Monkeypox: Delhi native with no international travel history tests positive, fourth case in India

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A West Delhi resident with no international travel history has become the fourth Indian to test positive for monkeypox, The Indian Express reported Sunday, citing Health Ministry sources.

The 31-year-old came to Lok Nayak Hospital two days ago. He had been suffering from a fever for two weeks and had skin rashes. He was admitted to an isolation ward as a suspected case and has now tested positive.

The man has no international travel history but recently visited Himachal Pradesh, the sources said.

This is the fourth case of monkeypox in India. Kerala reported its third case on Friday, in Malappuram district. Kerala Health Minister Veena George said the patient had recently returned to the state from the United Arab Emirates.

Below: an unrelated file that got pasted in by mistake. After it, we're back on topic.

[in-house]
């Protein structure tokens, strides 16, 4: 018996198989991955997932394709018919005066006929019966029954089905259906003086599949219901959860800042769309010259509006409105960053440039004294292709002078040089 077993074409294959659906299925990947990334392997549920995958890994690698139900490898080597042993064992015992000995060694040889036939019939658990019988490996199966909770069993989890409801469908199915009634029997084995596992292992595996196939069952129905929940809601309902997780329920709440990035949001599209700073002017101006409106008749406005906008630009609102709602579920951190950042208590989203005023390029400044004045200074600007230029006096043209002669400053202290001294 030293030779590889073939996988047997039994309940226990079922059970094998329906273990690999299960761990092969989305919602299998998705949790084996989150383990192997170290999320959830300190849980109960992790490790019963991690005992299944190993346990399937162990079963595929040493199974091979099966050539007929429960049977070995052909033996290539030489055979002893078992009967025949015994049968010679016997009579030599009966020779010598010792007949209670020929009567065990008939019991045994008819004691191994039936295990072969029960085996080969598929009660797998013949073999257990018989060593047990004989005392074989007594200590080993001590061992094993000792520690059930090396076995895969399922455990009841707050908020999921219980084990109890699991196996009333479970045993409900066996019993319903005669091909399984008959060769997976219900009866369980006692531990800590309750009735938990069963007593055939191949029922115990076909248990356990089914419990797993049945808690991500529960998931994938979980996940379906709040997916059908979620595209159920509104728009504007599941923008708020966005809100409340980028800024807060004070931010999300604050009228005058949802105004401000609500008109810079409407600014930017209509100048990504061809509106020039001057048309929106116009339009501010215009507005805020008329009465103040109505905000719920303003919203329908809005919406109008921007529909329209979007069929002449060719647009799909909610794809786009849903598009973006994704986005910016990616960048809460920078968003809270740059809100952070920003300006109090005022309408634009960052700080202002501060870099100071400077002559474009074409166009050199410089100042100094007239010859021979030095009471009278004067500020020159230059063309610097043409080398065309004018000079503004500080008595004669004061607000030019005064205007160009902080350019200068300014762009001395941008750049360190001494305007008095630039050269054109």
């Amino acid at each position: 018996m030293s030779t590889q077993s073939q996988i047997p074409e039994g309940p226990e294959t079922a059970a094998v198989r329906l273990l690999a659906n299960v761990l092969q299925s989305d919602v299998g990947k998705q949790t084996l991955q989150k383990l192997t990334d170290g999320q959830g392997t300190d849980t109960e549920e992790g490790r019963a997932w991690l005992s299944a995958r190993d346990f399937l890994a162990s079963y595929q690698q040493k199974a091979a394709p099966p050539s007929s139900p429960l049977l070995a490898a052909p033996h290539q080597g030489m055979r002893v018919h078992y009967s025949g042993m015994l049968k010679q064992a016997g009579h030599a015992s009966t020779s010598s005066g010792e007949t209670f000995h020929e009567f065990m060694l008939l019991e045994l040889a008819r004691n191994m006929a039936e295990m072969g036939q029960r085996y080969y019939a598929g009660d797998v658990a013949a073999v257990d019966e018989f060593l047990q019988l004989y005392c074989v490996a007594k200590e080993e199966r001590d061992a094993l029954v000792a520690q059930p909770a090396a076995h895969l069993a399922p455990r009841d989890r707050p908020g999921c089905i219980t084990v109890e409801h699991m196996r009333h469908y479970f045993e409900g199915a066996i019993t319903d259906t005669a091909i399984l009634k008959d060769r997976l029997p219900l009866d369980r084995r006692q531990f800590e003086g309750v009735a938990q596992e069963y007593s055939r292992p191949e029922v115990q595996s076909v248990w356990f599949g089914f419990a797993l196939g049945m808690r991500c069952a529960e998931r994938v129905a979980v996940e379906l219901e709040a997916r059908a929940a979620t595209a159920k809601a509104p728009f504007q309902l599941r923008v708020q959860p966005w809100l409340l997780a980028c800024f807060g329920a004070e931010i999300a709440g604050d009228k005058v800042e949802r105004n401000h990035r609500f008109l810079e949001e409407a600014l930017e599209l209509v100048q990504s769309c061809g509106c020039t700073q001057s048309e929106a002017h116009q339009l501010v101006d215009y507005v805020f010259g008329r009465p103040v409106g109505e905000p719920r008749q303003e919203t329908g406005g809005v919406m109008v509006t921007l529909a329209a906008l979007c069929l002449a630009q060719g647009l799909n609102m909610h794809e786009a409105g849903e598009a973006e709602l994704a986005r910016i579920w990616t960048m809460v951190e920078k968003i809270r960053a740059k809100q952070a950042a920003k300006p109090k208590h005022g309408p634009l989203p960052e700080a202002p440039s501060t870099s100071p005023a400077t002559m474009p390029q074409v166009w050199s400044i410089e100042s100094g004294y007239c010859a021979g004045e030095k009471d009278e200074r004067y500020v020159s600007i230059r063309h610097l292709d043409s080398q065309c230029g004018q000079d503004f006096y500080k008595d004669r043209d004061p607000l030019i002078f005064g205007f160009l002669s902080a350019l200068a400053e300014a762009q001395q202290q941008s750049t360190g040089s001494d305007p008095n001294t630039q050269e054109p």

India’s first monkeypox case was reported on July 14 – a 35-year-old Kerala native who had also returned from the United Arab Emirates. The second case – a 31-year-old man who returned to Kannur from Dubai – was confirmed on July 18.

On Saturday, the World Health Organization pulled its highest alert for monkeypox and declared it a public health emergency of international concern. He used the same statement for Covid-19 in January 2020.

“We have an epidemic that has spread rapidly around the world thanks to new modes of transmission that we understand too little and that meet the criteria of international health regulations,” said the director general of the World Health Organization. , Tedros Adhanom Ghebreyesus.

The threat level is moderate for all regions except Europe, where it has been assessed as high. More than 16,000 cases have been reported in 75 countries.

According to the Union Department of Health guidelines on monkeypox, a person suspected of having the infection should have an unexplained rash and any of the other symptoms such as fever, swollen lymph nodes, headache, aches and deep weakness.

During the current outbreak, monkeypox has spread among men who have sex with men outside West and Central Africa, where it is endemic. The Guardian reported. The disease is mainly spread by close contact.

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